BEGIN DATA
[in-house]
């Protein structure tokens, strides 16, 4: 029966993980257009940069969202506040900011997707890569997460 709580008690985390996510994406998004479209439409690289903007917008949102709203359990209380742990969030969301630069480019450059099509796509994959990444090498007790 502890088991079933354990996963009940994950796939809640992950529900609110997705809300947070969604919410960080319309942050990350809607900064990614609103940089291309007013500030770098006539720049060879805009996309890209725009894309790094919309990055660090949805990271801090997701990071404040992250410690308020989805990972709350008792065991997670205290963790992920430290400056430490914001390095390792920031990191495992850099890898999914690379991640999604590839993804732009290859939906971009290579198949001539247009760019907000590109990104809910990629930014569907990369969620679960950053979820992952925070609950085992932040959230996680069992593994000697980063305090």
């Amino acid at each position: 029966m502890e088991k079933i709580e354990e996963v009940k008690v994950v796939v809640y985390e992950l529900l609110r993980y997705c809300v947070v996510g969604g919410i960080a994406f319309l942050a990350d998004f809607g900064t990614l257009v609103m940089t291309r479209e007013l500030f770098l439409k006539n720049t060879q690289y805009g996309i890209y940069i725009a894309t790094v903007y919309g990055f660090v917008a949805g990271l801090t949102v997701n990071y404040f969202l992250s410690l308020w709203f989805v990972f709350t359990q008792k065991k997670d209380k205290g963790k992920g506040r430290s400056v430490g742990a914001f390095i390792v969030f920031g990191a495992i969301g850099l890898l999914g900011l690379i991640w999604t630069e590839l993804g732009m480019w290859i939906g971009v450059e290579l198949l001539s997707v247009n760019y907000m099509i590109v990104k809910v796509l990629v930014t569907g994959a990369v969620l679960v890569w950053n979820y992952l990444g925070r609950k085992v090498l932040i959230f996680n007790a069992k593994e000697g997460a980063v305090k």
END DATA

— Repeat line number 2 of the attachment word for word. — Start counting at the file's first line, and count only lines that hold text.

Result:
């Protein structure tokens, strides 16, 4: 029966993980257009940069969202506040900011997707890569997460 709580008690985390996510994406998004479209439409690289903007917008949102709203359990209380742990969030969301630069480019450059099509796509994959990444090498007790 502890088991079933354990996963009940994950796939809640992950529900609110997705809300947070969604919410960080319309942050990350809607900064990614609103940089291309007013500030770098006539720049060879805009996309890209725009894309790094919309990055660090949805990271801090997701990071404040992250410690308020989805990972709350008792065991997670205290963790992920430290400056430490914001390095390792920031990191495992850099890898999914690379991640999604590839993804732009290859939906971009290579198949001539247009760019907000590109990104809910990629930014569907990369969620679960950053979820992952925070609950085992932040959230996680069992593994000697980063305090």